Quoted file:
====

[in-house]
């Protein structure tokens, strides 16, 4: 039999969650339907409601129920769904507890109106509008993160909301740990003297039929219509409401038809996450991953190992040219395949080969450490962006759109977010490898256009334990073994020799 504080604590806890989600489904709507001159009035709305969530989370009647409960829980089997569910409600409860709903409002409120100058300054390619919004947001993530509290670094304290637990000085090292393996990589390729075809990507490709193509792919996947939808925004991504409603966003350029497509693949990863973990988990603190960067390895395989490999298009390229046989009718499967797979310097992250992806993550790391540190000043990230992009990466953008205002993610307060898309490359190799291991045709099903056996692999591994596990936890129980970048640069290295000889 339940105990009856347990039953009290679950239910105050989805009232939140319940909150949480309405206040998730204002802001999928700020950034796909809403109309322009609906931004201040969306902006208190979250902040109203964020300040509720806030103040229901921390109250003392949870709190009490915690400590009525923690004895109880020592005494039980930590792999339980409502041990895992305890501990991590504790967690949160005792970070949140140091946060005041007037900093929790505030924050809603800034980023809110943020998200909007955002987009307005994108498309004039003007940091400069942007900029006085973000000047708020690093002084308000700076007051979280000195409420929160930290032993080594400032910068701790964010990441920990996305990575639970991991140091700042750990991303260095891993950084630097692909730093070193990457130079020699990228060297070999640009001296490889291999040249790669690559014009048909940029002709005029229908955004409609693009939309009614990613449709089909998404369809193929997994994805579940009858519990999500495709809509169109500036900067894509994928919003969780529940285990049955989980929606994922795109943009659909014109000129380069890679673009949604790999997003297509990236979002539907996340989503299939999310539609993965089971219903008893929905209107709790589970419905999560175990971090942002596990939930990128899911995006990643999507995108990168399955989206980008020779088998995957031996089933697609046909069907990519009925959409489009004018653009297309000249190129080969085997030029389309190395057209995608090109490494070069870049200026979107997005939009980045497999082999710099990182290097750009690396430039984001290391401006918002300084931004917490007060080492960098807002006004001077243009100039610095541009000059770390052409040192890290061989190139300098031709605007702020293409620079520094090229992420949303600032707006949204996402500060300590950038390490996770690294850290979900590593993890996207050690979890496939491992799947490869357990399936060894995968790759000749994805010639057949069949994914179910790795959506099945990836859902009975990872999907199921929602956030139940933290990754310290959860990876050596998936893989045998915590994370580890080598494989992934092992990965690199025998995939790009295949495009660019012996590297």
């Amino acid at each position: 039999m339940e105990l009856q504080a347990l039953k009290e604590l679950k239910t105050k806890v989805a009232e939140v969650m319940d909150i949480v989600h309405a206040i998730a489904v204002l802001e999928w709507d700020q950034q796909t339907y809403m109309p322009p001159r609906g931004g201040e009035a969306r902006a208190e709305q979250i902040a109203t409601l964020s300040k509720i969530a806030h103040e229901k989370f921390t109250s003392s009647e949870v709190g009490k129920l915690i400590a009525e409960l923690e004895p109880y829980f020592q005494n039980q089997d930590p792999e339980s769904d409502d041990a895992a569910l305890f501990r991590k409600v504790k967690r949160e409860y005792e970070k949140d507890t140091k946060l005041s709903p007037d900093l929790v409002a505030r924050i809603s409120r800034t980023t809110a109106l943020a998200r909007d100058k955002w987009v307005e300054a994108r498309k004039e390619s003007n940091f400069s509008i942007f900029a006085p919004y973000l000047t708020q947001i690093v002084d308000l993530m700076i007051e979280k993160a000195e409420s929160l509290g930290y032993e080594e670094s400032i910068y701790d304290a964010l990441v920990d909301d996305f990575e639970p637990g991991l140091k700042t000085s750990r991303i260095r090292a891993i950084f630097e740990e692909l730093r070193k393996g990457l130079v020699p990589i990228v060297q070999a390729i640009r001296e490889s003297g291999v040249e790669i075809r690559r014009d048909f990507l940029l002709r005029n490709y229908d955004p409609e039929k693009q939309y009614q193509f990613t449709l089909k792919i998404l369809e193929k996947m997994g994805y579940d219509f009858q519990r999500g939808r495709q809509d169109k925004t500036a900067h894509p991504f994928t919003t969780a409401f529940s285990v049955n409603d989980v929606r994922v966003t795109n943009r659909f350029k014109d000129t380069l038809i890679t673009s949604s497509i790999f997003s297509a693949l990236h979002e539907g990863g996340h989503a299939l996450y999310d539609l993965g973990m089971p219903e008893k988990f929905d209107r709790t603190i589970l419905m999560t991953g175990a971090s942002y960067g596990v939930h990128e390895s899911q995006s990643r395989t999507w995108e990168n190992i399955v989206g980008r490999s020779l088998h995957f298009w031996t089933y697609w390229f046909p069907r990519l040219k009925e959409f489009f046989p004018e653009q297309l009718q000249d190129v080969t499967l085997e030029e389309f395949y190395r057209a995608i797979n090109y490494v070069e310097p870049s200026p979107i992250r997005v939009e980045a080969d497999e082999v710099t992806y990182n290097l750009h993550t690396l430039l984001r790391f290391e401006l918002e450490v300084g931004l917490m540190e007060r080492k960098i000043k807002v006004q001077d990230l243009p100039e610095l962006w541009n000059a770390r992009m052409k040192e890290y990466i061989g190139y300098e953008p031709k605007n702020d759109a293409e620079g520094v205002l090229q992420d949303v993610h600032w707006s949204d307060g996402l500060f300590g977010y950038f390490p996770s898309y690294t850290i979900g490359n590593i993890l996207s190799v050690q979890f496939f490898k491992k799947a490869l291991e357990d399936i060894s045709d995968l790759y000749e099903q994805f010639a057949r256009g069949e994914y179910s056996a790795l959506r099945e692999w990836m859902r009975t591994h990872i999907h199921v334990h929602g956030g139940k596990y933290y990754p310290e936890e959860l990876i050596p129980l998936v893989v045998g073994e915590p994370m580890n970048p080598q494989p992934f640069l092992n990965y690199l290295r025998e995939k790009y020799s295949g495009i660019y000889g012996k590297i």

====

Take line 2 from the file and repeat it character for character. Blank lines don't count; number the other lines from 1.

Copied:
């Protein structure tokens, strides 16, 4: 039999969650339907409601129920769904507890109106509008993160909301740990003297039929219509409401038809996450991953190992040219395949080969450490962006759109977010490898256009334990073994020799 504080604590806890989600489904709507001159009035709305969530989370009647409960829980089997569910409600409860709903409002409120100058300054390619919004947001993530509290670094304290637990000085090292393996990589390729075809990507490709193509792919996947939808925004991504409603966003350029497509693949990863973990988990603190960067390895395989490999298009390229046989009718499967797979310097992250992806993550790391540190000043990230992009990466953008205002993610307060898309490359190799291991045709099903056996692999591994596990936890129980970048640069290295000889 339940105990009856347990039953009290679950239910105050989805009232939140319940909150949480309405206040998730204002802001999928700020950034796909809403109309322009609906931004201040969306902006208190979250902040109203964020300040509720806030103040229901921390109250003392949870709190009490915690400590009525923690004895109880020592005494039980930590792999339980409502041990895992305890501990991590504790967690949160005792970070949140140091946060005041007037900093929790505030924050809603800034980023809110943020998200909007955002987009307005994108498309004039003007940091400069942007900029006085973000000047708020690093002084308000700076007051979280000195409420929160930290032993080594400032910068701790964010990441920990996305990575639970991991140091700042750990991303260095891993950084630097692909730093070193990457130079020699990228060297070999640009001296490889291999040249790669690559014009048909940029002709005029229908955004409609693009939309009614990613449709089909998404369809193929997994994805579940009858519990999500495709809509169109500036900067894509994928919003969780529940285990049955989980929606994922795109943009659909014109000129380069890679673009949604790999997003297509990236979002539907996340989503299939999310539609993965089971219903008893929905209107709790589970419905999560175990971090942002596990939930990128899911995006990643999507995108990168399955989206980008020779088998995957031996089933697609046909069907990519009925959409489009004018653009297309000249190129080969085997030029389309190395057209995608090109490494070069870049200026979107997005939009980045497999082999710099990182290097750009690396430039984001290391401006918002300084931004917490007060080492960098807002006004001077243009100039610095541009000059770390052409040192890290061989190139300098031709605007702020293409620079520094090229992420949303600032707006949204996402500060300590950038390490996770690294850290979900590593993890996207050690979890496939491992799947490869357990399936060894995968790759000749994805010639057949069949994914179910790795959506099945990836859902009975990872999907199921929602956030139940933290990754310290959860990876050596998936893989045998915590994370580890080598494989992934092992990965690199025998995939790009295949495009660019012996590297």